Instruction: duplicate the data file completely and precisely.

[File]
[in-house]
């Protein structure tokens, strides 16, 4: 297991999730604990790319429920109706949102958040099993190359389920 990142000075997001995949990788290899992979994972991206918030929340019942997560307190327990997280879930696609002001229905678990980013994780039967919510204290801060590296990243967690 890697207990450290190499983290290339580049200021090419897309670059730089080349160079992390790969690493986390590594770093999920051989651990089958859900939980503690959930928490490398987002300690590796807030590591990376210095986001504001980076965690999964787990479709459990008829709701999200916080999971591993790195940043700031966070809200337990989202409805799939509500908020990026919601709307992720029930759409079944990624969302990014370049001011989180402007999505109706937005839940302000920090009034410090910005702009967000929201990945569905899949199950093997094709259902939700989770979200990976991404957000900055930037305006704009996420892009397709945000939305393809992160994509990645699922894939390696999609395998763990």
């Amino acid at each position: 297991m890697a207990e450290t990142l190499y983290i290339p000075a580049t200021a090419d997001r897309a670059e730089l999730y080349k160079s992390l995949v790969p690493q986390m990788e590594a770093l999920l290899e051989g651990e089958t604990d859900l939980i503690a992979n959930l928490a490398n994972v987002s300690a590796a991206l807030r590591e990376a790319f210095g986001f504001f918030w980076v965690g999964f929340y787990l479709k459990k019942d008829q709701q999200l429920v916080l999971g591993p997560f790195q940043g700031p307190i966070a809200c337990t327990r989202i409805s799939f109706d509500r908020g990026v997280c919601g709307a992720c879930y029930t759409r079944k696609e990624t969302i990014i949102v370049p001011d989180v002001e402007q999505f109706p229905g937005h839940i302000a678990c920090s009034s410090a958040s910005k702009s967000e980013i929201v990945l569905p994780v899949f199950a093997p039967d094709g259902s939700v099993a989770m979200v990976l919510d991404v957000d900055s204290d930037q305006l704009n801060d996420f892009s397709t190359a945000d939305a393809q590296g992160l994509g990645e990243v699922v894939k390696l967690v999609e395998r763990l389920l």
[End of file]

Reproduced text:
[in-house]
């Protein structure tokens, strides 16, 4: 297991999730604990790319429920109706949102958040099993190359389920 990142000075997001995949990788290899992979994972991206918030929340019942997560307190327990997280879930696609002001229905678990980013994780039967919510204290801060590296990243967690 890697207990450290190499983290290339580049200021090419897309670059730089080349160079992390790969690493986390590594770093999920051989651990089958859900939980503690959930928490490398987002300690590796807030590591990376210095986001504001980076965690999964787990479709459990008829709701999200916080999971591993790195940043700031966070809200337990989202409805799939509500908020990026919601709307992720029930759409079944990624969302990014370049001011989180402007999505109706937005839940302000920090009034410090910005702009967000929201990945569905899949199950093997094709259902939700989770979200990976991404957000900055930037305006704009996420892009397709945000939305393809992160994509990645699922894939390696999609395998763990």
């Amino acid at each position: 297991m890697a207990e450290t990142l190499y983290i290339p000075a580049t200021a090419d997001r897309a670059e730089l999730y080349k160079s992390l995949v790969p690493q986390m990788e590594a770093l999920l290899e051989g651990e089958t604990d859900l939980i503690a992979n959930l928490a490398n994972v987002s300690a590796a991206l807030r590591e990376a790319f210095g986001f504001f918030w980076v965690g999964f929340y787990l479709k459990k019942d008829q709701q999200l429920v916080l999971g591993p997560f790195q940043g700031p307190i966070a809200c337990t327990r989202i409805s799939f109706d509500r908020g990026v997280c919601g709307a992720c879930y029930t759409r079944k696609e990624t969302i990014i949102v370049p001011d989180v002001e402007q999505f109706p229905g937005h839940i302000a678990c920090s009034s410090a958040s910005k702009s967000e980013i929201v990945l569905p994780v899949f199950a093997p039967d094709g259902s939700v099993a989770m979200v990976l919510d991404v957000d900055s204290d930037q305006l704009n801060d996420f892009s397709t190359a945000d939305a393809q590296g992160l994509g990645e990243v699922v894939k390696l967690v999609e395998r763990l389920l």